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  1. a view or prospect, especially one seen through a long, narrow avenue or passage, as between rows of trees or houses.
  2. such an avenue or passage, especially when formally planned.
  3. a far-reaching mental view: vistas of the future.

Origin of vista

1650–60; < Italian: a view, noun use of feminine of visto (past participle of vedere to see < Latin vidēre)
Related formsvis·ta·less, adjective


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1. See view. 3. prospect, outlook, vision.


  1. a town in SW California.


  1. a national program in the U.S., sponsored by ACTION, for sending volunteers into poor areas to teach various job skills.

Origin of VISTA

V(olunteers) i(n) S(ervice) t(o) A(merica)
Dictionary.com Unabridged Based on the Random House Unabridged Dictionary, © Random House, Inc. 2018

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British Dictionary definitions for vista


  1. a view, esp through a long narrow avenue of trees, buildings, etc, or such a passage or avenue itself; prospecta vista of arches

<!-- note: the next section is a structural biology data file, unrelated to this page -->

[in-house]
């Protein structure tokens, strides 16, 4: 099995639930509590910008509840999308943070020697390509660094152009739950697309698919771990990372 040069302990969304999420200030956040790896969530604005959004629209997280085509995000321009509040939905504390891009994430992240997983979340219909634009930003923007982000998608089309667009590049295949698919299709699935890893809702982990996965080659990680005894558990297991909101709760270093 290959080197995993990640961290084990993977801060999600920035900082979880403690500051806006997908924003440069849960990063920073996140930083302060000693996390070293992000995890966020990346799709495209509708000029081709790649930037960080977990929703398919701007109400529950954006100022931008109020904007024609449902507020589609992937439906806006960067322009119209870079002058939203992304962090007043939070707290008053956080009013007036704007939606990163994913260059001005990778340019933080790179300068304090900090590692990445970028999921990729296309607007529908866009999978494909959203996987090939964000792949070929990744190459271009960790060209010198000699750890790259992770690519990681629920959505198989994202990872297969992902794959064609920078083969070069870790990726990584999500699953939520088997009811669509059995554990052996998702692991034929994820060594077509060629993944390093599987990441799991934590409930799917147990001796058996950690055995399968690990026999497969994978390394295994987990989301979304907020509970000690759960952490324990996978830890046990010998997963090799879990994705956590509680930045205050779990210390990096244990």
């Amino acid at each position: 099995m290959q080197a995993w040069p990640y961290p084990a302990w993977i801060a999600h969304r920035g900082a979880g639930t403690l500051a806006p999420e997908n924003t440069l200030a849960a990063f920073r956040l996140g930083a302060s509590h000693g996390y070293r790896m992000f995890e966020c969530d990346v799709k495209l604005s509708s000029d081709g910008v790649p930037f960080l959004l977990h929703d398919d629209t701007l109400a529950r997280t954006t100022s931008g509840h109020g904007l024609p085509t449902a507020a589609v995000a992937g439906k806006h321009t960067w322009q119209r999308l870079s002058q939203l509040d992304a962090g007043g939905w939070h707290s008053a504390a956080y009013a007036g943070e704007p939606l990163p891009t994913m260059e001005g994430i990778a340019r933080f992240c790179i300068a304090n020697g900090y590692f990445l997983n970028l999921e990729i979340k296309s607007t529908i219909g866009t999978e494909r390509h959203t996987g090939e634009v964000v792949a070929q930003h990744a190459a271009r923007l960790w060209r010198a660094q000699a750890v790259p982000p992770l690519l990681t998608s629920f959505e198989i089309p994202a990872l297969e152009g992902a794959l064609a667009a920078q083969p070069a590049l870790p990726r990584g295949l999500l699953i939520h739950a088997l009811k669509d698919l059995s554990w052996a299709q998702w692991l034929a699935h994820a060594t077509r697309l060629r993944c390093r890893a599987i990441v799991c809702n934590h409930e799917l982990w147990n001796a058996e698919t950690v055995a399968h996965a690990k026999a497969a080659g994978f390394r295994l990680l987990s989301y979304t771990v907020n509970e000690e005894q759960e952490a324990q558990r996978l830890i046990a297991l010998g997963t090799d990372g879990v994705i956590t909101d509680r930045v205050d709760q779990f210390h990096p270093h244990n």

2. a comprehensive mental view of a distant time or a lengthy series of eventsthe vista of the future
Derived Formsvistaed, adjectivevistaless, adjective

Word Origin

C17: from Italian: a view, from vedere to see, from Latin vidēre


n acronym for (in the US)
  1. Volunteers in Service to America; an organization of volunteers established by the Federal government to assist the poor
Collins English Dictionary - Complete & Unabridged 2012 Digital Edition © William Collins Sons & Co. Ltd. 1979, 1986 © HarperCollins Publishers 1998, 2000, 2003, 2005, 2006, 2007, 2009, 2012

Word Origin and History for vista


1640s, "a view or prospect," from Italian vista "sight, view," noun use of fem. past participle of vedere "see," from Latin videre "to see" (see vision).

Online Etymology Dictionary, © 2010 Douglas Harper